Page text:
Federal money has a big reach in Oklahoma. Tulsa-based Cherokee Nation Businesses has contracts, across the country, which are funded through Washington.
And CNB leaders are worried it won't be immune to the effects of sequestration.
The Cherokee Nation has a hand in a lot of money making endeavors.
"It can be building something for the government, it can be providing a staffing type of service, it can be providing technology deployments, software database, etc.," said Steven Bilby.
Bilby is President of the Cherokee Nation Diversified Businesses division, responsible for basically everything but gambling and entertainment.
It has 1,300 employees in 45 states, working in four major areas: information technology, security and defense, environmental and construction and healthcare. It often provide these services for the military and other governmental agencies. In fact, 97 percent of its revenue is from government contracts.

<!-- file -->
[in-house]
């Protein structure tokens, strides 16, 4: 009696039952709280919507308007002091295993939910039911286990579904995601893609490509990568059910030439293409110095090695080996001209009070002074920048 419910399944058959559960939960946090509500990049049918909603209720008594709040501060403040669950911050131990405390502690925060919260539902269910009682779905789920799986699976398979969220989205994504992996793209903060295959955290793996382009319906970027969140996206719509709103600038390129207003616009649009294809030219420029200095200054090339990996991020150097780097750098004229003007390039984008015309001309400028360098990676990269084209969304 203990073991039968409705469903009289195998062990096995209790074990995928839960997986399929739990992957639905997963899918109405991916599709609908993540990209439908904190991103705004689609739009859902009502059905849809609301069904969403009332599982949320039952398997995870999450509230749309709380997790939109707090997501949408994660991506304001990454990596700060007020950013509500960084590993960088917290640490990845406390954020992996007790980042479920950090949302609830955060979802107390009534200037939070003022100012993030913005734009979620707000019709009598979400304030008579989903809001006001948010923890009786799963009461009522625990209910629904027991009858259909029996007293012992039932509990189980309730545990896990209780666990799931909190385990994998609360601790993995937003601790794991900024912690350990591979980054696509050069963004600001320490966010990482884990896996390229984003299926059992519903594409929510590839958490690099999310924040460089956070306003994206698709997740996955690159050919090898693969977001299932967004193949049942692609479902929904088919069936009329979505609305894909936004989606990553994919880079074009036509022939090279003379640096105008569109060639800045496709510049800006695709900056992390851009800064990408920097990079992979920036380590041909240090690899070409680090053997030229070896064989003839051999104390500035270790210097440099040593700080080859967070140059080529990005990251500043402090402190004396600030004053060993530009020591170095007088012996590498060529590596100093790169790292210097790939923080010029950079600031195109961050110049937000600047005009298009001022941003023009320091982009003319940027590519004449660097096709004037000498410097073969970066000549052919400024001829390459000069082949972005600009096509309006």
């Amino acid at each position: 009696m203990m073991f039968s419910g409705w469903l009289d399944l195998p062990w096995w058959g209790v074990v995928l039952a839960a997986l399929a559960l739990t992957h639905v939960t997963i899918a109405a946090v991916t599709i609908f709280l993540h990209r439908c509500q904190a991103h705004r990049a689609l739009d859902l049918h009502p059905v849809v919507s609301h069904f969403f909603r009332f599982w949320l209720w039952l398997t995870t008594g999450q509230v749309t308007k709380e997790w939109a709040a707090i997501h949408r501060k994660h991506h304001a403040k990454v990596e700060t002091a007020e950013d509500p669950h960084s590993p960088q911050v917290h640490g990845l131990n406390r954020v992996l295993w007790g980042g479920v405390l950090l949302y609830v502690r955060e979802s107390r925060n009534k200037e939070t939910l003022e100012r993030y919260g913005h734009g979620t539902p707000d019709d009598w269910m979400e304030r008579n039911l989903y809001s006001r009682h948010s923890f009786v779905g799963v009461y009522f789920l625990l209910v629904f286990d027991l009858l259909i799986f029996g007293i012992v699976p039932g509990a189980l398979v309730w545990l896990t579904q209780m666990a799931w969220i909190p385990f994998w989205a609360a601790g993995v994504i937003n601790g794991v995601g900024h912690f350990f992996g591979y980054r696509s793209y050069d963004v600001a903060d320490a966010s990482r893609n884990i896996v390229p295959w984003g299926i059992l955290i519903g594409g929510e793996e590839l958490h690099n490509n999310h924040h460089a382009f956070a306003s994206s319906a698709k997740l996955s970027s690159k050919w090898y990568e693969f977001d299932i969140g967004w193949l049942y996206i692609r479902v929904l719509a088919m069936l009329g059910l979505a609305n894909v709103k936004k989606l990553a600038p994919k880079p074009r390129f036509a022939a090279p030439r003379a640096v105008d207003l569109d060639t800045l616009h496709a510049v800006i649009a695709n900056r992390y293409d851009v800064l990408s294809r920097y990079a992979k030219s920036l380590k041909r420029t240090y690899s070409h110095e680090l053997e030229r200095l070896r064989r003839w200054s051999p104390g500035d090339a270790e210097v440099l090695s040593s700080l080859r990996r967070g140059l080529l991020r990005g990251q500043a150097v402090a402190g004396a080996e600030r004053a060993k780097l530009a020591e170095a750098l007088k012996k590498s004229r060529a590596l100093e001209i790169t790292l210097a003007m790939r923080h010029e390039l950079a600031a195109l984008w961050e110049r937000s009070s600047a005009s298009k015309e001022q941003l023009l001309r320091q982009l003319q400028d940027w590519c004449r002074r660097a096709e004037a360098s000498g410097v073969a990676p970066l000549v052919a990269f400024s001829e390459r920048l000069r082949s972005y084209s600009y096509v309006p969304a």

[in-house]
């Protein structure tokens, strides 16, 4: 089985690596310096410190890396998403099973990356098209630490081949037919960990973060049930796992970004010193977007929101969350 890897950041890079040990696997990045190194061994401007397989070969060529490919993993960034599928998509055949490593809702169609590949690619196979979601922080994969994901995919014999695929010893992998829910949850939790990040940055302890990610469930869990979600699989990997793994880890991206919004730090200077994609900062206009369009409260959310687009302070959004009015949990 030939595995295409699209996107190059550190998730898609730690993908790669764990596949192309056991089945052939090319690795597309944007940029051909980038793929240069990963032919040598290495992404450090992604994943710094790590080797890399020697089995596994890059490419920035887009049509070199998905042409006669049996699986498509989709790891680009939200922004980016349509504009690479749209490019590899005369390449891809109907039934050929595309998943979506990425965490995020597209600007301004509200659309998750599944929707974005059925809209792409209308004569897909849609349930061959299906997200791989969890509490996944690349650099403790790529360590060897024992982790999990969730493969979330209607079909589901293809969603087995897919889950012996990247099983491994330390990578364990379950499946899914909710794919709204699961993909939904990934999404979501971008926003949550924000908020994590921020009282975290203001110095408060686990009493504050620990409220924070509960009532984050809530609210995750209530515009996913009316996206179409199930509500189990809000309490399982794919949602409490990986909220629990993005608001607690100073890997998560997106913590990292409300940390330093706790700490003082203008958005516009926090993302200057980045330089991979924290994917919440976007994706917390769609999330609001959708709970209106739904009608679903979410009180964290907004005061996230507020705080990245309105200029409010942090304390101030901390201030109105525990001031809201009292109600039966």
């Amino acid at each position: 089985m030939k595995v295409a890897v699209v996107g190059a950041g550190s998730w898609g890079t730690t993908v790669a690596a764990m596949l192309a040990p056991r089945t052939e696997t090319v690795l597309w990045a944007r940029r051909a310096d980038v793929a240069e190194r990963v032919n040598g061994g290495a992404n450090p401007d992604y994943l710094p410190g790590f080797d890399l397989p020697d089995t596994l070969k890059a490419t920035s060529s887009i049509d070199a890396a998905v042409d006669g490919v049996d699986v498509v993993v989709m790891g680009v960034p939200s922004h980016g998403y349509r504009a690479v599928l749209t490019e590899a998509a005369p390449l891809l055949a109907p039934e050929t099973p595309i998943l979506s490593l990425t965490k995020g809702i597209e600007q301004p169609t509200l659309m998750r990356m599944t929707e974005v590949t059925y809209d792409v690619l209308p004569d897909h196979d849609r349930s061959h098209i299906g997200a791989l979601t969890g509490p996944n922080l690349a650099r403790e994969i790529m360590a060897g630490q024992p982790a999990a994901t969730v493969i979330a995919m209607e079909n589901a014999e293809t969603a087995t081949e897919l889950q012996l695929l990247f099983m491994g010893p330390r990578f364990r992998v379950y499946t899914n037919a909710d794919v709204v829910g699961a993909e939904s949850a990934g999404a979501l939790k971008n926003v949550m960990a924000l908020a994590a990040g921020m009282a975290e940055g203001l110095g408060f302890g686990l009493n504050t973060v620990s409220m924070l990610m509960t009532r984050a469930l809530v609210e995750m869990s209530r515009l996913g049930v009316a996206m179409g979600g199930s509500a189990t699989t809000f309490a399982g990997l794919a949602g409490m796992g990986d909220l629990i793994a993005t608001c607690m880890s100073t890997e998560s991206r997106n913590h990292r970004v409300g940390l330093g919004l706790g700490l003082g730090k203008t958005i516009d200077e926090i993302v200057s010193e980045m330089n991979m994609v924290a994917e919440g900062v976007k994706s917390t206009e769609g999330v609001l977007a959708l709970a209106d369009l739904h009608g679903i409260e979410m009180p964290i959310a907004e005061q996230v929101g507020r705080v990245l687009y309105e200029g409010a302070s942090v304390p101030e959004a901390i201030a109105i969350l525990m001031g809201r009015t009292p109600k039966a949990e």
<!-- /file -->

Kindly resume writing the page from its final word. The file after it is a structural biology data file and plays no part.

Bilby said he spends every day wondering how the big federal budget cuts of sequestration will impact his division.
"We don't know how those will ultimately play out and/or impact our business. I think, over the next 30 days or so, we'll learn a lot more," Bilby said.
He said he's been meeting with his staff to look at different ways to handle the sequestration, but he doesn't expect it to result in a loss of jobs. He hopes Washington can solve this problem soon, but whatever happens, he said the Cherokee Nation will be ready.
"Our focus is on providing products and services to the government. That's where we excel, so we'll continue to do that," Bilby said. "We'll help the government in many ways. We can help them become more efficient and do great things to support them over the long term."
Bilby said his division of the CNB is on track to do $185 million in business, this year alone.